Wes Maciejewski

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Evolutionary graph theory is a well established framework for modelling the evolution of social behaviours in structured populations. An emerging consensus in this field is that graphs that exhibit heterogeneity in the number of connections between individuals are more conducive to the spread of cooperative behaviours. In this article we show that such a(More)
We study the evolution of a pair of competing behavioural alleles in a structured population when there are non-additive or 'synergistic' fitness effects. Under a form of weak selection and with a simple symmetry condition between a pair of competing alleles, Tarnita et al. provide a surprisingly simple condition for one allele to dominate the other. Their(More)
Evolutionary graph theory has grown to be an area of intense study. Despite the amount of interest in the field, it seems to have grown separate from other subfields of population genetics and evolution. In the current work I introduce the concept of Fisher's (1930) reproductive value into the study of evolution on graphs. Reproductive value is a measure of(More)
Understanding the influence of an environment on the evolution of its resident population is a major challenge in evolutionary biology. Great progress has been made in homogeneous population structures while heterogeneous structures have received relatively less attention. Here we present a structured population model where different individuals are best(More)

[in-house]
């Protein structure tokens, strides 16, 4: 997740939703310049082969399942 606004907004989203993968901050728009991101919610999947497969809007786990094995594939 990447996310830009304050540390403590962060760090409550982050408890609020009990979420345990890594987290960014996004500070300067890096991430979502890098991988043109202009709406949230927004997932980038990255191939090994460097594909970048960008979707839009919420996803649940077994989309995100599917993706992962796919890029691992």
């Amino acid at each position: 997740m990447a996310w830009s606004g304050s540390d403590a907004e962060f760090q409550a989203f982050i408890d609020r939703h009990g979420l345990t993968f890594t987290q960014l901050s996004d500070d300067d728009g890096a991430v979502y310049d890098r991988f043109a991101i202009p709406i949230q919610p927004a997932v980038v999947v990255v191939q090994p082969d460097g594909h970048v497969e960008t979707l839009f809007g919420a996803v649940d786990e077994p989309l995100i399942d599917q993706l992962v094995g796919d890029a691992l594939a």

Specific activities performed by STLF 1) Professional Development. • The department math education reading group is well underway. I've led discussions on two papers so far and I'm encouraging submissions from other members of the group. 2) Department meetings/activity • Met with Sandra on 08/09/2013 to discuss my initial duties as an STLF. 3)(More)
here right-hand corner of the article or click Receive free email alerts when new articles cite this article-sign up in the box at the top When investigating evolution in structured populations, it is often convenient to consider the population as an evolutionary graph—individuals as nodes, and whom they may act with as edges. There has, in recent years,(More)
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